I hope this gives y'all a little insight into why being an Ag major will give you a different college experience. It's coming to class in jeans and boots, it's learning real-world knowledge, it's appreciating the beings that feed us all, and it's becoming a better individual with a better future.

Cover Image Credit: Sydney Lind Moore

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Stop Saying You're a Broke College Student

I've had a job since 16, and my money life is thriving.

It's supposed to be funny when someone says "I'm a broke college student" but I think it's stupid. Here's my unpopular opinion.

I've had a job since I was 16. My first day of work was the first weekend after I started my sophomore year of high school. It wasn't too difficult- I was literally only working on Saturdays and Sundays. The shifts were 4-7:30/8 pm on Saturdays and 11-2:30 on Sundays. I wasn't making a huge amount of money, but it paid for my gas money, and that was all I needed. So the first year I had my job, I was spending any extra money I had on food, movie tickets, and clothes.

Then reality hit when I knew I needed to start saving up for college. I started putting money into my savings account, and eventually I had built up enough money to buy a new old car. I know, it wasn't college tuition, but I needed it.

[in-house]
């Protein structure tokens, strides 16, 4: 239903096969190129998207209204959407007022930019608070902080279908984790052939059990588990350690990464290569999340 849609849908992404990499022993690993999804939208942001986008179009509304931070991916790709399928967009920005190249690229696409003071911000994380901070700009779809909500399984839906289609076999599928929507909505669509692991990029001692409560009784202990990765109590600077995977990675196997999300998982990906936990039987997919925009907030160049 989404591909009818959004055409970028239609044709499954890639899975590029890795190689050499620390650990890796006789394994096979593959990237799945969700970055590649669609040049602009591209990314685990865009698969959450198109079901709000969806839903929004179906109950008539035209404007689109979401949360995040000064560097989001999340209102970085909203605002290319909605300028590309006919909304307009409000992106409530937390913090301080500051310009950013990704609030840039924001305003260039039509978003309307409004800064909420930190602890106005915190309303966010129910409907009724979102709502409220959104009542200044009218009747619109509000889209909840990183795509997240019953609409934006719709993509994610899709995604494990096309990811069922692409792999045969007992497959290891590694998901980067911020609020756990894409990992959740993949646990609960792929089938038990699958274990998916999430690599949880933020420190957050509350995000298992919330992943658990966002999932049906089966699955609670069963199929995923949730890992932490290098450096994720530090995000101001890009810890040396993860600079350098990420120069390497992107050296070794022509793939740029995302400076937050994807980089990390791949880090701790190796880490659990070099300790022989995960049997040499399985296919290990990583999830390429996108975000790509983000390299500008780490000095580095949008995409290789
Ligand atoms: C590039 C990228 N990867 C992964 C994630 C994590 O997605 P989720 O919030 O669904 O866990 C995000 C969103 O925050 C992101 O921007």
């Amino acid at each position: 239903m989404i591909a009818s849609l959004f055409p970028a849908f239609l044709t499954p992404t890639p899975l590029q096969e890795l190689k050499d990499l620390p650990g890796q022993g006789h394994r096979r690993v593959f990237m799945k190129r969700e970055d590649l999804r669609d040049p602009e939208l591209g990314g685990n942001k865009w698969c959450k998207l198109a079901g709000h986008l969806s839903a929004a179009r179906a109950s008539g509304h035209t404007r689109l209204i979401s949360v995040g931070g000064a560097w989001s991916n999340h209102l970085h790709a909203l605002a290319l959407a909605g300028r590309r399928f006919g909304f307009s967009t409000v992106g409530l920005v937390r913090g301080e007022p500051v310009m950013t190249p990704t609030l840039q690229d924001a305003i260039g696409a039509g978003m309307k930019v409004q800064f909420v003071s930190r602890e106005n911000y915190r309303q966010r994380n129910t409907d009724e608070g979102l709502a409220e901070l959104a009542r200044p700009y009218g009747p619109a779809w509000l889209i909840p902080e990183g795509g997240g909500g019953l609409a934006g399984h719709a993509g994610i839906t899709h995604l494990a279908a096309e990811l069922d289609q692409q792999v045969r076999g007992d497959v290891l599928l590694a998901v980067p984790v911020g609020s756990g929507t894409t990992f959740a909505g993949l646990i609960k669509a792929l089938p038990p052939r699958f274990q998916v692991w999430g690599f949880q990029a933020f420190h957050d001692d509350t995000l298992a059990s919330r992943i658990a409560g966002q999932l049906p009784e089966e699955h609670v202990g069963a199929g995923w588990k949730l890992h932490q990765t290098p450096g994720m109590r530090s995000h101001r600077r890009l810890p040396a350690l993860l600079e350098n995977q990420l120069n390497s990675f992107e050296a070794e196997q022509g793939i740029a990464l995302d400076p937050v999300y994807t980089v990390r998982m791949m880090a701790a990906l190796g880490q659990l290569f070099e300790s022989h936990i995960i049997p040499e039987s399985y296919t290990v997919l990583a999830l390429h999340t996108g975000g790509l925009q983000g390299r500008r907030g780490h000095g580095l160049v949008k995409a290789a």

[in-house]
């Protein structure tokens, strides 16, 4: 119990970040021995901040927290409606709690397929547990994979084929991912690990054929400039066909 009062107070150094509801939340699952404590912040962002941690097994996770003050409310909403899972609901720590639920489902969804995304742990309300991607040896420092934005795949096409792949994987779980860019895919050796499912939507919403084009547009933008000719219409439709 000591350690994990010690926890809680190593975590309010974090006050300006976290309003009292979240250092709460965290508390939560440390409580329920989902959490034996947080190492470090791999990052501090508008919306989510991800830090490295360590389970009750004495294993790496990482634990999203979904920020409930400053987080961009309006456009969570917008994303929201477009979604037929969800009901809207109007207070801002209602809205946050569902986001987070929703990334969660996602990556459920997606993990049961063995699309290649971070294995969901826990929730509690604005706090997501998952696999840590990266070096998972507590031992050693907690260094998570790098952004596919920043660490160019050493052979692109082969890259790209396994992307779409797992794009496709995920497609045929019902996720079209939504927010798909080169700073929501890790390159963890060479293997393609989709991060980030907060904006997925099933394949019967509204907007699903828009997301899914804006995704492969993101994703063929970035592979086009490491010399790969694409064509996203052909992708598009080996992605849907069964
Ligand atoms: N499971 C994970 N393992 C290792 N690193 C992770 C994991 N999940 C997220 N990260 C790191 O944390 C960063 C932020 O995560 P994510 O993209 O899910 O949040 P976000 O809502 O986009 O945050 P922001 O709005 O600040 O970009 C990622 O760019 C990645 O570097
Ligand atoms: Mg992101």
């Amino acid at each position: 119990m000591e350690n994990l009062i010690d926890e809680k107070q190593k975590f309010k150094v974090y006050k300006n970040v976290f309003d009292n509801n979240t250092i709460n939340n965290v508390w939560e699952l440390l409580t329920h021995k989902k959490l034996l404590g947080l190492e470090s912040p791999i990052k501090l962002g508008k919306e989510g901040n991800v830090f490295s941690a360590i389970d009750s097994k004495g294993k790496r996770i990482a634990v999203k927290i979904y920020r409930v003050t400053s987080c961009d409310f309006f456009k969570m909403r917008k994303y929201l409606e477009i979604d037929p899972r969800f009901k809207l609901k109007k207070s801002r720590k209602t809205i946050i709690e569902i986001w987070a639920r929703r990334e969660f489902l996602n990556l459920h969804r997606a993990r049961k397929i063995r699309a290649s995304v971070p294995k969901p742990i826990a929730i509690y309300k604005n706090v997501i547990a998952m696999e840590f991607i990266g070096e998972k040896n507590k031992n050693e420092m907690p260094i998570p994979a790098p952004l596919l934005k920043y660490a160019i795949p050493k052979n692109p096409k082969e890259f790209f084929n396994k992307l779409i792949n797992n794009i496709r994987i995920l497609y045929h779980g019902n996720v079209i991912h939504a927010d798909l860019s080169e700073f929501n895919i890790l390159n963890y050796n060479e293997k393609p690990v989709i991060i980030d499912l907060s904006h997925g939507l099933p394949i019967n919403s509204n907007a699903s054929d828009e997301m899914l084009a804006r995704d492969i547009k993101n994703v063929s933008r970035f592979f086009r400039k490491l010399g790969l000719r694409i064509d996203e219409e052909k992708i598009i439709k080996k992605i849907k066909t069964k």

My first year living in the dorms, I figured out a system. I was putting $150 each week in a savings envelope, and each month I knew I had to pay $160 for my car payment. The rest of the money I made I put in envelopes for a new purse, clothes, vacation. I had a system going, and I didn't spend extra money on useless things unless I was rewarding myself. In case you can't do the math, that's at least $600 in my savings account each month, and most people can't figure out how to put away $100.

Now, as a sophomore in college, I watch people trickle into class with to-go food, to-go coffee, smoothies, and candy from gas stations or the shops on campus. Then I hear those same people complain about being "a broke college student." I'm sorry, but you're not a broke college student. You're a college student who pays for things you don't need, with money you have that you shouldn't be spending. You don't need to get Starbucks 3 times a day. You don't have to go to pitcher night at the local bar. You don't need to spend money on those things, but you do. And at the end of the month, you're broke, and begging your parents for money.

So, in my unpopular opinion, you're not a broke college student. You're a dumb one. Make a budget, give yourself some spending money, and stick to it. You'll thank me later.

Cover Image Credit: Pinterest

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11 Tips For a Great Semester

The moment you’re ready to quit is usually the moment right before the miracle happens.